Nepal has seven low elevation Inner Terai valleys enclosed by the Sivalik and Mahabharat ranges. Historically these valleys were extremely malaria and populated mainly by Tharu and Maithali who had genetic resistance. Since the valleys were isolated from one another, different they enclaves spoke different dialects and had different customs. They may have had different cuisines, although this has not been very well studied. Nevertheless they historically obtained a varied diet through hunting and gathering as well as shifting agriculture and animal husbandry. This contrasted with diets of Pahari Hindus that were predominantly agricultural and utilized only a few sources of animal protein because of religious or caste prohibitions. In the 1950s when Nepal opened its borders to foreigners and foreign aid missions, malaria suppression programs in the Inner Madhesh finally made it possible for people without genetic resistance to survive there, so they faced an influx of people fleeing land and food deficits in Madhesh. Conversion of forest and grassland to cropland and prohibitions on hunting shifted them in east and west away from land-based hunting and gathering, toward greater utilization of fish, freshwater crab, prawns and snails from rivers and ponds. They also raise chickens and are reported to employ dogs to hunt rats in rice paddies and then roast them whole on sticks. Mutton may be obtained from nomadic hill people such as Kham Magar who take herds of sheep and goats up to sub-alpine pastures bordering the high Himalaya in summer, and down to Inner Madhesh valleys in winter. Increasing competition for land forces them away from shifting cultivation toward sedentary agriculture, so the national custom of eating rice with lentils gains headway. Nevertheless they also have unique ways of preparing these staples, such as rice and lentil dumplings called bagiya or dhikri and immature rice is used to make a kind of gruel maar. Taro root is an important crop in the region. The leaves and roots are eaten. Sidhara is a mixture of taro root, dried fish and turmeric that is formed into cakes and dried for preservation. The cakes are broken up and cooked with radish, chili, garlic and other spices to accompany boiled rice. Snails are cleansed, boiled and spiced to make ghonghi.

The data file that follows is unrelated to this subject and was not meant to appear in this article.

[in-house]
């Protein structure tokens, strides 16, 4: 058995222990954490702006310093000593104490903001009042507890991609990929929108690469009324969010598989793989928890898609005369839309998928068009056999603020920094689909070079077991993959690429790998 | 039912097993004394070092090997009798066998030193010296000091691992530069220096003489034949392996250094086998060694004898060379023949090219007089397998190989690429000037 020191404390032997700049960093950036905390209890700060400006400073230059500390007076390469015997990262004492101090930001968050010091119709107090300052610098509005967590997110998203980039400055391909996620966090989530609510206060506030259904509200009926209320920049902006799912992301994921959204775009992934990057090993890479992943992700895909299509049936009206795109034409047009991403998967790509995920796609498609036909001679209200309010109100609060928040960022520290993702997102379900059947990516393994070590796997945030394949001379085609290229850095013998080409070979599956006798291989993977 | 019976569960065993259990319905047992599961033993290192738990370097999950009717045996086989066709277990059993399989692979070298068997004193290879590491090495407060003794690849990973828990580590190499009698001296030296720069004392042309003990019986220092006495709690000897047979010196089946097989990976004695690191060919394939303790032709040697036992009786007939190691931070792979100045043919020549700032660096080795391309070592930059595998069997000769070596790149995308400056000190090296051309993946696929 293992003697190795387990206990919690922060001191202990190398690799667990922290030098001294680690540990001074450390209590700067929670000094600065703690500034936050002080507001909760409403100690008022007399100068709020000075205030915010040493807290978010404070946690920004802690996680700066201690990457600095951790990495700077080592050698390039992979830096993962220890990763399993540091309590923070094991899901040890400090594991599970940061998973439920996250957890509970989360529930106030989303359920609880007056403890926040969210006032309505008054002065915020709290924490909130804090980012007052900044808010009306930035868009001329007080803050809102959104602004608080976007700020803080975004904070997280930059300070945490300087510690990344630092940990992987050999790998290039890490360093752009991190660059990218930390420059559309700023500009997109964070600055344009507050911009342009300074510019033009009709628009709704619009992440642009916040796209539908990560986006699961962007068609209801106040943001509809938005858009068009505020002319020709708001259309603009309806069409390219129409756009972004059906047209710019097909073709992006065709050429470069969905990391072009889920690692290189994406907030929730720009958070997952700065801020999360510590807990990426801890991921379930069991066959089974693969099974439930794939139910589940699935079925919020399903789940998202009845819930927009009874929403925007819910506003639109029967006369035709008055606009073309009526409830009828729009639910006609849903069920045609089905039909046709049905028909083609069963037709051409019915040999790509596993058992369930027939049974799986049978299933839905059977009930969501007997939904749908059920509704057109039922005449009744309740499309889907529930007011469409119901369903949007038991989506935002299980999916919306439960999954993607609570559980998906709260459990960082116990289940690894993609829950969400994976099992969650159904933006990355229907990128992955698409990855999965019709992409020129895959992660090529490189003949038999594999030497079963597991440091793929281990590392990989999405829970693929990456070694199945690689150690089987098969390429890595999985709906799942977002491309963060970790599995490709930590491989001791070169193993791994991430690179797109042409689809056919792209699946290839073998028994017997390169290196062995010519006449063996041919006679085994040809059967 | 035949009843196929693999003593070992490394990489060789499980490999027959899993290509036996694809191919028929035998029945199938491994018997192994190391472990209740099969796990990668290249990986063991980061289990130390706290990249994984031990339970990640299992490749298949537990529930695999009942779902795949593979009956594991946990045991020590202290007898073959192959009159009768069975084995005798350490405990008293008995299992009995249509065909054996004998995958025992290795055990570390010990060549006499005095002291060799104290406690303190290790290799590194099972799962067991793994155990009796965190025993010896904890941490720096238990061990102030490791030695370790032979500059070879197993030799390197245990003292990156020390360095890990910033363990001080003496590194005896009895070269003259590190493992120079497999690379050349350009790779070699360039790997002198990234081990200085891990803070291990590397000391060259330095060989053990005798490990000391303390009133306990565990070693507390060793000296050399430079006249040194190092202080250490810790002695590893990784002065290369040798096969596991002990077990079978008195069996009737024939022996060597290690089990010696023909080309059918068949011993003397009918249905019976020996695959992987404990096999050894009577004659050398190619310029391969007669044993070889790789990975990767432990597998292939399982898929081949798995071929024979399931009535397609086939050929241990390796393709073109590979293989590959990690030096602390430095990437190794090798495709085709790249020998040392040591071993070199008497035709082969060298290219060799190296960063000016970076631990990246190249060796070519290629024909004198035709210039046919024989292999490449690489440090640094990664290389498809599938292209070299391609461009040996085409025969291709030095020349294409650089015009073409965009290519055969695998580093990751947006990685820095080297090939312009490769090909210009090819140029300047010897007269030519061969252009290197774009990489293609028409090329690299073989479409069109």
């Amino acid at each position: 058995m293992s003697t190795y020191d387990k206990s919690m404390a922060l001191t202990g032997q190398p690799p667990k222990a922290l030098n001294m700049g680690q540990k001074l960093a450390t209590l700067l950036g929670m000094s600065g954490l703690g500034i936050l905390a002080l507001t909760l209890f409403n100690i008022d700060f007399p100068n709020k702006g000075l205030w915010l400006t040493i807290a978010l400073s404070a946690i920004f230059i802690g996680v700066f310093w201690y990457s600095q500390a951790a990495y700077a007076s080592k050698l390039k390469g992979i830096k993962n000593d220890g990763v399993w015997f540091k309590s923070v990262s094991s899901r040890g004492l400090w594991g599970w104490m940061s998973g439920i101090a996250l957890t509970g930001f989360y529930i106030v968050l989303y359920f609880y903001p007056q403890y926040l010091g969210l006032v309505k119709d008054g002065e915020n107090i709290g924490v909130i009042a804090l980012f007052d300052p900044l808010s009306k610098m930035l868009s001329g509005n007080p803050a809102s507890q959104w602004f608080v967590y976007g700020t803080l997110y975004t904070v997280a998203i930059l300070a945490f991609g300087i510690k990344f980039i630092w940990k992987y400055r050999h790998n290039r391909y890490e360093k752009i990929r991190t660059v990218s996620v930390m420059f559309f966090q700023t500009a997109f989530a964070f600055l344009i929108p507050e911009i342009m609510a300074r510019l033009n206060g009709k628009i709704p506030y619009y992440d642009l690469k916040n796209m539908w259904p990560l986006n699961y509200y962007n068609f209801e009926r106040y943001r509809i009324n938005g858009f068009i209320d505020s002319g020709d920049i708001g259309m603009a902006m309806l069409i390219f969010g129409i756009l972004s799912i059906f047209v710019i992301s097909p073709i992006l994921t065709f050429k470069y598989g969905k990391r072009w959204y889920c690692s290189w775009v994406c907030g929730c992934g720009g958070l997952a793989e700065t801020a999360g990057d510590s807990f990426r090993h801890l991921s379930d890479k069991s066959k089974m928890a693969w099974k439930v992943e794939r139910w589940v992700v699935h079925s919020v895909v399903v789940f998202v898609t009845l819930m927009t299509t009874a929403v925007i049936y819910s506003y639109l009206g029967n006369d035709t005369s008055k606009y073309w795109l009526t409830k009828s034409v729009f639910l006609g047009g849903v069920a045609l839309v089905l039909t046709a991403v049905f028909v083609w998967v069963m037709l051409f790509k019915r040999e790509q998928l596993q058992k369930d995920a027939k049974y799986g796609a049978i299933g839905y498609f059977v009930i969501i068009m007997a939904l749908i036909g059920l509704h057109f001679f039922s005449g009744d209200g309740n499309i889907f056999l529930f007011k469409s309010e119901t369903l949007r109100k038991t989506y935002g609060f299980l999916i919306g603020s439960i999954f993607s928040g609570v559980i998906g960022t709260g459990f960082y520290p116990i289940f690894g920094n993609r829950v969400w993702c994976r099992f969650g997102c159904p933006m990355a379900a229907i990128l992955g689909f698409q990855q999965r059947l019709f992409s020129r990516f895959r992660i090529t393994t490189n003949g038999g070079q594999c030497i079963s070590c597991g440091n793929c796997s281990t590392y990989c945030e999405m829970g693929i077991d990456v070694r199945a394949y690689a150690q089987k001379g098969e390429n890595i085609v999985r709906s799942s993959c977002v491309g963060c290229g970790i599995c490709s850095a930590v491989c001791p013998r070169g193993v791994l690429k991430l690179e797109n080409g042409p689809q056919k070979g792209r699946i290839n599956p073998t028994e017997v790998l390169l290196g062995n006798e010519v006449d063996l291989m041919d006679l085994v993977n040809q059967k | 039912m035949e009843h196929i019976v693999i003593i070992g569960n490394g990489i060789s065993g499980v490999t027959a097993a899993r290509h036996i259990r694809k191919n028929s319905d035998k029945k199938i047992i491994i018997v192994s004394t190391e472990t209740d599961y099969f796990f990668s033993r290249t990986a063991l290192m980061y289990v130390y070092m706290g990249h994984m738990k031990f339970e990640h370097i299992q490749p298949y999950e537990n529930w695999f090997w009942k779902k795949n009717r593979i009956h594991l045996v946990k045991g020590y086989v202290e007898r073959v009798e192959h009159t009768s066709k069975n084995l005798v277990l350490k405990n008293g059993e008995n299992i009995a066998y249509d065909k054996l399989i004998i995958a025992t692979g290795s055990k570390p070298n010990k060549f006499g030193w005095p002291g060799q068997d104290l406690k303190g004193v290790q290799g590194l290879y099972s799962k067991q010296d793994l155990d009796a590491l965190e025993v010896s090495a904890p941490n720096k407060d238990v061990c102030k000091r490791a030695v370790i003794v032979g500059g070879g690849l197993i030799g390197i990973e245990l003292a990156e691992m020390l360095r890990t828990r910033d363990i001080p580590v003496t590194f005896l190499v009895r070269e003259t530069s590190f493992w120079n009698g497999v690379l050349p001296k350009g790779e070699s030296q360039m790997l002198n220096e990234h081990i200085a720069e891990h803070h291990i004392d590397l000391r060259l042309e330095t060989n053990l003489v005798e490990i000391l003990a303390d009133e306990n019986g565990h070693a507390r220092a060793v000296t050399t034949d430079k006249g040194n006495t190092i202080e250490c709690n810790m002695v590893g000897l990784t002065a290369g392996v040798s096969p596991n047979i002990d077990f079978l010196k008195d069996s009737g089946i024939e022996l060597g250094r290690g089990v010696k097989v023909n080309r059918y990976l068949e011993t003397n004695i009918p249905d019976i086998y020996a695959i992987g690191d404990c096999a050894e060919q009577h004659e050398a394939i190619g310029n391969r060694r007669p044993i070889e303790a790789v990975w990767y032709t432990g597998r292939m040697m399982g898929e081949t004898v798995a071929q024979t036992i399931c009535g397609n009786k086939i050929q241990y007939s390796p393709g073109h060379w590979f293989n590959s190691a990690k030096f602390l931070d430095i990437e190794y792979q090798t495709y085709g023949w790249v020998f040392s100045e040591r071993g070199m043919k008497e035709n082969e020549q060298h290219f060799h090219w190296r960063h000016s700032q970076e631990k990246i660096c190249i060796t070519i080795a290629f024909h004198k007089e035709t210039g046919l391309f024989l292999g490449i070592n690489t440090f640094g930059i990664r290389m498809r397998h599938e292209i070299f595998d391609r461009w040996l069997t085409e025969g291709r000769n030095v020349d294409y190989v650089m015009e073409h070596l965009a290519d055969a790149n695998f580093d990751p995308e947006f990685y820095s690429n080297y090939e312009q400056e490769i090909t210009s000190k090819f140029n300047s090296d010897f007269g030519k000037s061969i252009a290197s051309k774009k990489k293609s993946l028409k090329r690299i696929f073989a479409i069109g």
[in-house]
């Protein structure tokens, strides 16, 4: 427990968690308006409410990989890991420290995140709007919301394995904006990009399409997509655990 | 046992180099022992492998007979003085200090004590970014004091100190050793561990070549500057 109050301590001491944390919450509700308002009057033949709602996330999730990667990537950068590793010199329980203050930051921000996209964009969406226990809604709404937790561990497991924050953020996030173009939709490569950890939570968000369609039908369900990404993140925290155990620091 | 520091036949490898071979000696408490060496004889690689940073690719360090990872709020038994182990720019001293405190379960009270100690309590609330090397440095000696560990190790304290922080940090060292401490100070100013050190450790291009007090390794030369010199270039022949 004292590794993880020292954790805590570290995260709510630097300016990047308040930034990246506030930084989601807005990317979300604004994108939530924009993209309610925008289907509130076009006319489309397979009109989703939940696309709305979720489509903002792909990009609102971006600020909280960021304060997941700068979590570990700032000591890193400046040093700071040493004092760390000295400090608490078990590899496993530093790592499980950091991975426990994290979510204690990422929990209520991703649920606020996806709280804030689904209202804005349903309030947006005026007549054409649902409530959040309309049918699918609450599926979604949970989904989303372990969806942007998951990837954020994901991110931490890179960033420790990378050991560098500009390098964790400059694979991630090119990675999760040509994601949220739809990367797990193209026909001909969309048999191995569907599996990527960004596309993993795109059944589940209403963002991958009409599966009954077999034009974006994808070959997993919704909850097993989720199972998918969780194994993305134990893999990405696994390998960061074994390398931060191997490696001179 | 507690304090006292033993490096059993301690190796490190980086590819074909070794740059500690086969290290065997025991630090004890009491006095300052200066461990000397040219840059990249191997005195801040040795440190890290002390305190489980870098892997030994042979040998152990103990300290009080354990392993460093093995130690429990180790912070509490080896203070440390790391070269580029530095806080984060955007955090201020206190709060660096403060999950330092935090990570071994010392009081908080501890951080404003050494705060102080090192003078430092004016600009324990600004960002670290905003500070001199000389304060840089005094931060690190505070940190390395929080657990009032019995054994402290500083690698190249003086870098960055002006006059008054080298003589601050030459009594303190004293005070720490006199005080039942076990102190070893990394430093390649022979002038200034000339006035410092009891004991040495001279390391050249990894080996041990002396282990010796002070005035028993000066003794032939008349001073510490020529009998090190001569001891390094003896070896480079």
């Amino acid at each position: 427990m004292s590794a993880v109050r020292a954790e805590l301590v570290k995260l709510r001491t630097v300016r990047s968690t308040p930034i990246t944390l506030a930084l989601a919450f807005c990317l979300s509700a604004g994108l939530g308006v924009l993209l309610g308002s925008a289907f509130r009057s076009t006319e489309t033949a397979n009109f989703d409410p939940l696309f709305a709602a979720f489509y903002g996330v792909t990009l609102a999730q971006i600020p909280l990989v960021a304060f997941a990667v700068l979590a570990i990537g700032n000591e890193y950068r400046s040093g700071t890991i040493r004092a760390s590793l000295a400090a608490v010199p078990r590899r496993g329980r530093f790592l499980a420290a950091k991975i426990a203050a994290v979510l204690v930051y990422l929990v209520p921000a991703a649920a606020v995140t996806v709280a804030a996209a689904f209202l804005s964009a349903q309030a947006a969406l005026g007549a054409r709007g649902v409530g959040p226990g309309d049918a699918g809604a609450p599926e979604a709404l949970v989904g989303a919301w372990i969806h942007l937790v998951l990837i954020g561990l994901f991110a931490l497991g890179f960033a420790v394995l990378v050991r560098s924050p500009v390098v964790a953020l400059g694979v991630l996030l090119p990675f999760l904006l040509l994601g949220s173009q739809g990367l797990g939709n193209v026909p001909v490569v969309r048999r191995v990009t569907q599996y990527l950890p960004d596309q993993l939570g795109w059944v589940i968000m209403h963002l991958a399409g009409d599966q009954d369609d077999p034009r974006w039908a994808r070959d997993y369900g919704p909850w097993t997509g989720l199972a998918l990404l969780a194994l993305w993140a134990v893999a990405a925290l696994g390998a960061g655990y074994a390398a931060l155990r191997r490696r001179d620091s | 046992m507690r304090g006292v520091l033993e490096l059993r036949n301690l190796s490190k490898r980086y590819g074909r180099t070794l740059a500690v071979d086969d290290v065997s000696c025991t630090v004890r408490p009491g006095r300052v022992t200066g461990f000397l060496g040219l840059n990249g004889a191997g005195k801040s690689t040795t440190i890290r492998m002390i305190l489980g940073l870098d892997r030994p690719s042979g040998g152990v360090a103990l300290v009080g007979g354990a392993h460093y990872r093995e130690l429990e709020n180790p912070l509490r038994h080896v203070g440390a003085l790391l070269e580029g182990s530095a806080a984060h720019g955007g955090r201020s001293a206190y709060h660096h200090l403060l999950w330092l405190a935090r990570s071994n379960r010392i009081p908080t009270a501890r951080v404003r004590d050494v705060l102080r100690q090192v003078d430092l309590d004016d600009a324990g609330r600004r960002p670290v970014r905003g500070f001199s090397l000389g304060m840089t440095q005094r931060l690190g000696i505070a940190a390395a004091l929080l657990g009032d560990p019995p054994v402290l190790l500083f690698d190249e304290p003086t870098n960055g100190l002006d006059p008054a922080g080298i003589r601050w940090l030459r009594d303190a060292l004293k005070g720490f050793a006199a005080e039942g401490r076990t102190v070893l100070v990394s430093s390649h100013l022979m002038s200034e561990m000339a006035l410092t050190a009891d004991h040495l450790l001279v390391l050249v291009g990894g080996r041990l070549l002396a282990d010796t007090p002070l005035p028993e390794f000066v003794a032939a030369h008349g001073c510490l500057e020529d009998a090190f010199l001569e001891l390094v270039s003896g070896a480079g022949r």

The following are notable people from Madhesh.
- Mehboob Alam, Nepalese cricketer
- Bijay Kumar Gachchhadar, Nepalese politician
- Seeradhwaj Janaka, king of Videha
- Parmananda Jha, Vice president of Nepal
- Rajendra Mahato, politician representing the Nepal Sadbhavana Party
- Anil Mandal, Nepalese cricketer
- Udit Narayan, playback singer
- Gajendra Narayan Singh, Nepalese politician who founded the Nepal Sadbhawana Party (NSP) in 1985
- Bishow Sharma, Nepali actor
- Baban Singh, Nepalese member of parliament, faces multiple charges related to terrorism
- Ram Raja Prasad Singh, Nepalese politician
- Ram Baran Yadav, President and Head of State of Nepal.
- Upendra Yadav, politician representing Nepalese Madhesi Janaadhikar Forum
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- VOICE OF THARUS: Fishing and the Tharus including Maithali
- VOICE OF THARUS: Bagiya – the rice flour dumplings made the Tharu way
- VOICE OF THARUS: Sidhara – the colocasia concoction
- VOICE OF THARU and MAITHALI